• The rotation of the galaxy imparts a rotational momentum onto objects in its gravitational field? Thus the nebula begin to rotate in the opposite direction. When the suns explode, the majority of the mass looks as if it travels along the axis of rotation. The expelled mass's path of minimal energy is towards the original body's axis of rotation. Is it this easy, or did I miss something?
    • Yes. You missed entropy. It all turns messy in the end.

    • by bughunter (10093)

      You also missed the part in TFA where they compared the planes of rotation of these disks and the galactic plane and discovered no correlation.

  • Yeah. Galaxy is exploding. Not news.
  • It's the direction the Precursors left the galaxy!
  • Of course if they were all being WASTED by some giant space-cannon from a single galactic source, that might be a reason they're all aligned similarly too...but none of the astronomers will talk about THAT, will they?

  • My army of globular clusters with longbows will slay thy army of planetary nebula with long axes before they even get in range to attack!!!!
  • by Framboise (521772) on Wednesday September 04, 2013 @04:42PM (#44761013)

    The original press release points to a fully different topic paper.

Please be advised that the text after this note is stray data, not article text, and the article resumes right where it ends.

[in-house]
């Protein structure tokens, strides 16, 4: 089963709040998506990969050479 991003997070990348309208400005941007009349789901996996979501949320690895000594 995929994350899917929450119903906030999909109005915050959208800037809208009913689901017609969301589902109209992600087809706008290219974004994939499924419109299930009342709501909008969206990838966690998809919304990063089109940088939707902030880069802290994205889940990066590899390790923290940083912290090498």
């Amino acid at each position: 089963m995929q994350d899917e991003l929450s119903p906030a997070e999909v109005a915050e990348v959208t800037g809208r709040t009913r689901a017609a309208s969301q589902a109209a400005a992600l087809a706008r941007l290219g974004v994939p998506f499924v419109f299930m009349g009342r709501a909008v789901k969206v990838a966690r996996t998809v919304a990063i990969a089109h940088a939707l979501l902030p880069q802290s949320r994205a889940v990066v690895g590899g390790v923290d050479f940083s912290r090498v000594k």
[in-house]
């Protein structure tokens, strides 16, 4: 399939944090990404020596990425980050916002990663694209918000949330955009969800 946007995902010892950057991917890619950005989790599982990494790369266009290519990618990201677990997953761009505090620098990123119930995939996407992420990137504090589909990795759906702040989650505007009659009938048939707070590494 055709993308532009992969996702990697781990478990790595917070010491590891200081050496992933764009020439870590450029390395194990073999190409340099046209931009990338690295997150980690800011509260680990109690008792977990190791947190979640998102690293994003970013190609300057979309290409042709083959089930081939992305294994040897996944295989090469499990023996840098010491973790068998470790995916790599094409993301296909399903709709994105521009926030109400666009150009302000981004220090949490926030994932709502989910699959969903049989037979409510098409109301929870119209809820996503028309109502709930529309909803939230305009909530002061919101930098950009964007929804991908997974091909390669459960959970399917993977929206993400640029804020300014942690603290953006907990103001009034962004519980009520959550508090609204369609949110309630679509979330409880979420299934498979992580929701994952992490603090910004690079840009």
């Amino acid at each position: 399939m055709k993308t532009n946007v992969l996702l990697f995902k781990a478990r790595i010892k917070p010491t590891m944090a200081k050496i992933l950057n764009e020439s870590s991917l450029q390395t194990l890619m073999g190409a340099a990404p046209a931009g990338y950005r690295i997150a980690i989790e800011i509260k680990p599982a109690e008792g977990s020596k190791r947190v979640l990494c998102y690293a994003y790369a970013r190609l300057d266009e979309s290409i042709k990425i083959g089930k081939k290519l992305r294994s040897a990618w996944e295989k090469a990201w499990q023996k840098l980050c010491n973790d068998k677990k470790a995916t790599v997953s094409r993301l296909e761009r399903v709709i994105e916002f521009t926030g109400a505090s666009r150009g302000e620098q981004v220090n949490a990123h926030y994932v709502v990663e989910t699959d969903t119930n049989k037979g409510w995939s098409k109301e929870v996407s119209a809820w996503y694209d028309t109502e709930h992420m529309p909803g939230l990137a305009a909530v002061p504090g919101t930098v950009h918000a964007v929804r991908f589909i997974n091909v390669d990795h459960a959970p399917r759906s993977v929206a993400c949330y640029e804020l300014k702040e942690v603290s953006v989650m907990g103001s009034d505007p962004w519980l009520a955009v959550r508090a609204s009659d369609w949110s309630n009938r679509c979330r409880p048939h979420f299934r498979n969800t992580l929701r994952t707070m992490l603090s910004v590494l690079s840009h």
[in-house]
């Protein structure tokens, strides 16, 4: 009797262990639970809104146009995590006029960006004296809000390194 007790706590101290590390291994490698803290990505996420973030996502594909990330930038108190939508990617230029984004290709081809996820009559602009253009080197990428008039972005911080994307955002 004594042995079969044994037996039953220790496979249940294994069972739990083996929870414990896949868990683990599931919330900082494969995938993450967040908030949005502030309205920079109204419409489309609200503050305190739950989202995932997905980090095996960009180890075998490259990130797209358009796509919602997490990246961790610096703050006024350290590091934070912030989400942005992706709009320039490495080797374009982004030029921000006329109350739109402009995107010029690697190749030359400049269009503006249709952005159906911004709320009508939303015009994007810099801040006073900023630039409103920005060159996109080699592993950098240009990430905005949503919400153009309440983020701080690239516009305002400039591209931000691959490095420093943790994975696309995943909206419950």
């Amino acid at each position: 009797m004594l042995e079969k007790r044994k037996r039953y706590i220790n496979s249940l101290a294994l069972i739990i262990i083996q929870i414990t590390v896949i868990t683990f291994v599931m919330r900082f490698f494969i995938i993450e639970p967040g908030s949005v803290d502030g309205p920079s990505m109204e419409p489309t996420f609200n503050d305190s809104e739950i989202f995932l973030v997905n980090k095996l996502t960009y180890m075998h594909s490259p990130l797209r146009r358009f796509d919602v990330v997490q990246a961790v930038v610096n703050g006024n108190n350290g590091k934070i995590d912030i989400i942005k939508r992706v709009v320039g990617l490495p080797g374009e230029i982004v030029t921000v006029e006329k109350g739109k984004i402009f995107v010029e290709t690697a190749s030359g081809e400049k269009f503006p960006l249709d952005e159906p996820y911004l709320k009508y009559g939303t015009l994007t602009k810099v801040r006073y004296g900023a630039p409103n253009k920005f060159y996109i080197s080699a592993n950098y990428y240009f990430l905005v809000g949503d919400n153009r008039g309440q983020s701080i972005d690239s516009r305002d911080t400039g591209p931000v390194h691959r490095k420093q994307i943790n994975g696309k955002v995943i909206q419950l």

A better link is http://adsabs.harvard.edu/abs/2013arXiv1307.5711R/ [harvard.edu]

  • by Anonymous Coward

    An explanation may be found in some theories found here http://www.iw.net/~a_plutonium

  • by devloop (983641) on Wednesday September 04, 2013 @07:46PM (#44762255)
    I have worked out an elegant solution that can be collapsed to only 88 dimensions, where infinitesimally small unbound super strings made of pure dark energy are curled up in tiny unobservable sub-plank scale vibrating loops that create immeasurable gravity-like dark froth along the alignment axis.
  • Could it be they're all being stretched as they're attracted towards one black hole?

  • rainbow worlds or Groombridge?

    Y'all missed out on a great game, and I'm getting old.